Epic under investigation for information blocking in Connecticut

The Connecticut State Attorney General is investigating Epic Systems' information sharing practices after independent medical groups accused hospital networks of using EHRs to control patient referrals and steer patients back to their networks, according to a Politico report.

The independent practices claim large health networks like Yale-New Haven (Conn.) Health System can leverage connectivity to Epic's EHR as a way to coerce practices to join them and punish physicians who are out of network, according to the report.

As more hospitals and health systems join Epic's network, independent physician practices say it is harder to control referrals for their patients. Epic controls more than half the state hospital EHR market in Connecticut, and critics claim Epic is "in effect collaborating with the hospital networks to pressure practices to sell out," according to Politico.

State Sen. Len Fasano (R) told Politico independent physicians were unable to gain access to patients' full medical records unless they were associated with the hospital.

While health information exchanges are often discussed as a means to easily share electronic data, state-sponsored HIEs often fail. Connecticut invested $10 million to build a statewide HIE, but public networks are often weak and underutilized, as is the case in Connecticut, according to Politico.

Furthermore, Yale Health System CIO Daniel Barchi does not believe HIEs are the solution to information sharing.

"Epic has become the de facto HIE for the state," Mr. Barchi told Politico.

Mr. Barchi also did say that not being on the same network as hospitals can be challenging for independent practices. "We're doing pretty much everything we can to share information every way people want it. But I understand there are physicians who want to remain independent, and being linked through the EHR is one less way they are independent."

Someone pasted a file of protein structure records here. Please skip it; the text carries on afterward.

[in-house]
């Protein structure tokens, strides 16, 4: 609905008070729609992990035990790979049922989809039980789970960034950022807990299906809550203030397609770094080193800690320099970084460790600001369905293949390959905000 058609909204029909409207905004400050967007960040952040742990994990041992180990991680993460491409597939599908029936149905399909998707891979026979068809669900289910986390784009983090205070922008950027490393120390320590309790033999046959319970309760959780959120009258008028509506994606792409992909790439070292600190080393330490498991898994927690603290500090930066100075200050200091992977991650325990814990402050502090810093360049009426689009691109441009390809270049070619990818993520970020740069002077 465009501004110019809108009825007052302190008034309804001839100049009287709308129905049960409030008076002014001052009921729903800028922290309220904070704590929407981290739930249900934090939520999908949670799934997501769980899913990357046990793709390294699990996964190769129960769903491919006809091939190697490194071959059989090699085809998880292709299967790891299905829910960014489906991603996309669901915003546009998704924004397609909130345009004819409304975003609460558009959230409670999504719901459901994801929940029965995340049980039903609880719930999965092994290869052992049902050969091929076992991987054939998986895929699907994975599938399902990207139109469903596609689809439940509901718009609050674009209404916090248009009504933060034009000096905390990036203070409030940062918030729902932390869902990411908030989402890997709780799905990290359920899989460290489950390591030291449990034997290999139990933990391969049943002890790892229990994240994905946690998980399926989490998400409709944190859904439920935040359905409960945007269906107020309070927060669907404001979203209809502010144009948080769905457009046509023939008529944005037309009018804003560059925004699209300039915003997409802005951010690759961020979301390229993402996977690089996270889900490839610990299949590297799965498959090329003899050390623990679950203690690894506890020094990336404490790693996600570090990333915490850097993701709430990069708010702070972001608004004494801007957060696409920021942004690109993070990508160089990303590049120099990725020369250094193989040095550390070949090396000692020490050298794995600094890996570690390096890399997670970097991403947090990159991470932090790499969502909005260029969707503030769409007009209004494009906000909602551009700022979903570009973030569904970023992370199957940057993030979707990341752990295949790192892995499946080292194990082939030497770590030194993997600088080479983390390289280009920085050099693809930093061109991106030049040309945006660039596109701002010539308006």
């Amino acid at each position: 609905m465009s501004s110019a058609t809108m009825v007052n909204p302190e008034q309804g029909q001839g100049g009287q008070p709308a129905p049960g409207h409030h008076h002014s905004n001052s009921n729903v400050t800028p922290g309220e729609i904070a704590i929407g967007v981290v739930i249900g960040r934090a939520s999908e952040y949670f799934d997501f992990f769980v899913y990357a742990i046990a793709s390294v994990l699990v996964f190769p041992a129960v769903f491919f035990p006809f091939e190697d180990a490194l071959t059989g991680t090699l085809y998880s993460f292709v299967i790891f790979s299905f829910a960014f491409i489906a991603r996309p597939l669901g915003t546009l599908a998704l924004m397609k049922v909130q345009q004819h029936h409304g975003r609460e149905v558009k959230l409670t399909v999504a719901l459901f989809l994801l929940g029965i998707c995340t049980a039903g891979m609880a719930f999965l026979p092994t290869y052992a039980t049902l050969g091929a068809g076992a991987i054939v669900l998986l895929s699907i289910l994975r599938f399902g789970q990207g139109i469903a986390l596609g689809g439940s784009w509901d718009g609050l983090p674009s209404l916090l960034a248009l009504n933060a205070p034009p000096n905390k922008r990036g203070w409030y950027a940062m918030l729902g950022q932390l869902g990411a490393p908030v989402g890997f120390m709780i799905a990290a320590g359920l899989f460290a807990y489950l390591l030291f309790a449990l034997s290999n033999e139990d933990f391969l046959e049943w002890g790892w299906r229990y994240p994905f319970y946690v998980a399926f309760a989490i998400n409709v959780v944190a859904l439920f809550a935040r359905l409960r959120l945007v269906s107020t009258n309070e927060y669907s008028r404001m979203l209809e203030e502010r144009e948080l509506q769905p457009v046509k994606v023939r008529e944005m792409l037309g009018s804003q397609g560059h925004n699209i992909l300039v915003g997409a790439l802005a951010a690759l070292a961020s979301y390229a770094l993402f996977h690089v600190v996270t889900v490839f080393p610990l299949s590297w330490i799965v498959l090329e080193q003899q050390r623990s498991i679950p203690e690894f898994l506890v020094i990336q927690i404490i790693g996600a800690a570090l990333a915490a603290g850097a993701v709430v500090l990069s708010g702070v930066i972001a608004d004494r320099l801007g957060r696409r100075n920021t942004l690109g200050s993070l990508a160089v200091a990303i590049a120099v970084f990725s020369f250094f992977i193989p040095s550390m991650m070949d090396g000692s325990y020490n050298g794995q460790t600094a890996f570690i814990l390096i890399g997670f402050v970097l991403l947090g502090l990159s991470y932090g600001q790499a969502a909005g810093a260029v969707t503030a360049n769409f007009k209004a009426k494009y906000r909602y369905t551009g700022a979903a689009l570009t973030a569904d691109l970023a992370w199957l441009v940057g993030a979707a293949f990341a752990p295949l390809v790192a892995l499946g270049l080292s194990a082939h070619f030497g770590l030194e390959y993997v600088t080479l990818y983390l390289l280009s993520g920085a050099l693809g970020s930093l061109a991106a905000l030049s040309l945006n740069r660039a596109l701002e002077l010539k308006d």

In addition to information blocking, independent physicians who refer patients are often coerced to refer them to hospital-affiliated physicians. "If I have a patient with cancer, I can't send them to anyone but a physician owned by Yale. Their costs are three times higher than anywhere else, and it gets tracked back to me," an internist told Politico. "How can I participate in an accountable care organization if the specialists in my community are owned by a hospital and their costs are much higher?"

Eric Helsher, vice president of client success at Epic, told Politico Epic is not involved in the conditions surrounding the complaints, saying instead the allegations are the result of the move from fee-for-service to fee-for-quality. "Physicians are aligning with health systems to reduce costs and improve patient outcomes," Mr. Helsher said. "Epic enables this alignment by providing deep integration around a single patient record, a robust patient portal to increase patient engagement and population health management and analytics tools that drive coordinated care."

Yale offers options for independent physician practices that want to join its network. For an initial $5,000, Yale provides Epic installation and training to small practices, and there is a monthly $175 fee per physician. For practices that do not want to use Epic but still want to connect to the hospital, Yale helps build interfaces to enable the exchange of discharge and admission summaries between the system and the practice. The cost of that is around $5,000, too, Mr. Barchi told Politico.

In June, Connecticut became the first state to make information blocking illegal, according to the report. The law took effect Oct. 1.

More articles on Epic:

To prep for Epic, Mayo Clinic to build $6.1M electronic substation
Mother Jones piece hits Epic hard: 5 criticisms of the EHR vendor
Former Epic engineers raise $3.5M for health IT startup Redox: 4 insights

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